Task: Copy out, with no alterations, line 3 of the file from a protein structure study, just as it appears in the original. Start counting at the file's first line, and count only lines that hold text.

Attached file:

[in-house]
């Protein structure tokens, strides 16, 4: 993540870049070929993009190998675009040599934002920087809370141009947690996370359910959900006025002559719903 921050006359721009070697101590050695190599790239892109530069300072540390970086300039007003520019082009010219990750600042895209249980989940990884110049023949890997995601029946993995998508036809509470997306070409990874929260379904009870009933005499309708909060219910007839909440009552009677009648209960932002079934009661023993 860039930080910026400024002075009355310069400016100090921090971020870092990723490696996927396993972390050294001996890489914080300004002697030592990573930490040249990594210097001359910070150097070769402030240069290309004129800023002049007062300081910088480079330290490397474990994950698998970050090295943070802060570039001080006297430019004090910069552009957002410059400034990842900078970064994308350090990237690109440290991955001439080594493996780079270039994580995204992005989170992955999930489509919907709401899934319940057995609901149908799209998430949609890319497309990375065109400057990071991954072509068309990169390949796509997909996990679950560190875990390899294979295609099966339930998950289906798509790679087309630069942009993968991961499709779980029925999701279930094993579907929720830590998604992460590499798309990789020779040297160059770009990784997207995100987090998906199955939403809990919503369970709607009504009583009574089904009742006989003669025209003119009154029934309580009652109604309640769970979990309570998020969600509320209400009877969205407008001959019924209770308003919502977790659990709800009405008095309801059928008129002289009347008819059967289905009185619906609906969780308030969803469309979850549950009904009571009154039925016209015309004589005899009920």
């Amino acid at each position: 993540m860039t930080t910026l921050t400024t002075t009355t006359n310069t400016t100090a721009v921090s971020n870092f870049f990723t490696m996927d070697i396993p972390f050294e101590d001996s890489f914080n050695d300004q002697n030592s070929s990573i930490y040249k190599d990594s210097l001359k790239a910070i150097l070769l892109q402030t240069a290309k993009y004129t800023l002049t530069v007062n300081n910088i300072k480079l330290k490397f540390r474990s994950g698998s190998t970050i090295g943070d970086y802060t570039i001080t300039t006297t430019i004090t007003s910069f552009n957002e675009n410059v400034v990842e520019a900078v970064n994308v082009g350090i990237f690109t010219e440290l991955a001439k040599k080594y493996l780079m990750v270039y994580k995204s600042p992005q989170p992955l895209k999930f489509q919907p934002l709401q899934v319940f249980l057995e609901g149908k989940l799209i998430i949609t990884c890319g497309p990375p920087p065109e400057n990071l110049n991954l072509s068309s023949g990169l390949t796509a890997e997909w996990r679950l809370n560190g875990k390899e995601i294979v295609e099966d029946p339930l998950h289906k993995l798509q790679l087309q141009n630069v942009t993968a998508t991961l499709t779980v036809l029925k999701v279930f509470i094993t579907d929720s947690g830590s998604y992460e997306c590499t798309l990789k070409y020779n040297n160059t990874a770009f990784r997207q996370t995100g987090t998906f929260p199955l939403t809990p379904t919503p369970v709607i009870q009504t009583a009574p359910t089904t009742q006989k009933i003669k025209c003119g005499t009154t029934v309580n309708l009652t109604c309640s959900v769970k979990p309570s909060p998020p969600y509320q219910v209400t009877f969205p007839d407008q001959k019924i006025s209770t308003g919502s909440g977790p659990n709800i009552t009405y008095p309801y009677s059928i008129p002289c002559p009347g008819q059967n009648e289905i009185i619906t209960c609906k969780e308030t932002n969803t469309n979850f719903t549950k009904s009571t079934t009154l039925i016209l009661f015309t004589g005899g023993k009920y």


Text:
């Amino acid at each position: 993540m860039t930080t910026l921050t400024t002075t009355t006359n310069t400016t100090a721009v921090s971020n870092f870049f990723t490696m996927d070697i396993p972390f050294e101590d001996s890489f914080n050695d300004q002697n030592s070929s990573i930490y040249k190599d990594s210097l001359k790239a910070i150097l070769l892109q402030t240069a290309k993009y004129t800023l002049t530069v007062n300081n910088i300072k480079l330290k490397f540390r474990s994950g698998s190998t970050i090295g943070d970086y802060t570039i001080t300039t006297t430019i004090t007003s910069f552009n957002e675009n410059v400034v990842e520019a900078v970064n994308v082009g350090i990237f690109t010219e440290l991955a001439k040599k080594y493996l780079m990750v270039y994580k995204s600042p992005q989170p992955l895209k999930f489509q919907p934002l709401q899934v319940f249980l057995e609901g149908k989940l799209i998430i949609t990884c890319g497309p990375p920087p065109e400057n990071l110049n991954l072509s068309s023949g990169l390949t796509a890997e997909w996990r679950l809370n560190g875990k390899e995601i294979v295609e099966d029946p339930l998950h289906k993995l798509q790679l087309q141009n630069v942009t993968a998508t991961l499709t779980v036809l029925k999701v279930f509470i094993t579907d929720s947690g830590s998604y992460e997306c590499t798309l990789k070409y020779n040297n160059t990874a770009f990784r997207q996370t995100g987090t998906f929260p199955l939403t809990p379904t919503p369970v709607i009870q009504t009583a009574p359910t089904t009742q006989k009933i003669k025209c003119g005499t009154t029934v309580n309708l009652t109604c309640s959900v769970k979990p309570s909060p998020p969600y509320q219910v209400t009877f969205p007839d407008q001959k019924i006025s209770t308003g919502s909440g977790p659990n709800i009552t009405y008095p309801y009677s059928i008129p002289c002559p009347g008819q059967n009648e289905i009185i619906t209960c609906k969780e308030t932002n969803t469309n979850f719903t549950k009904s009571t079934t009154l039925i016209l009661f015309t004589g005899g023993k009920y």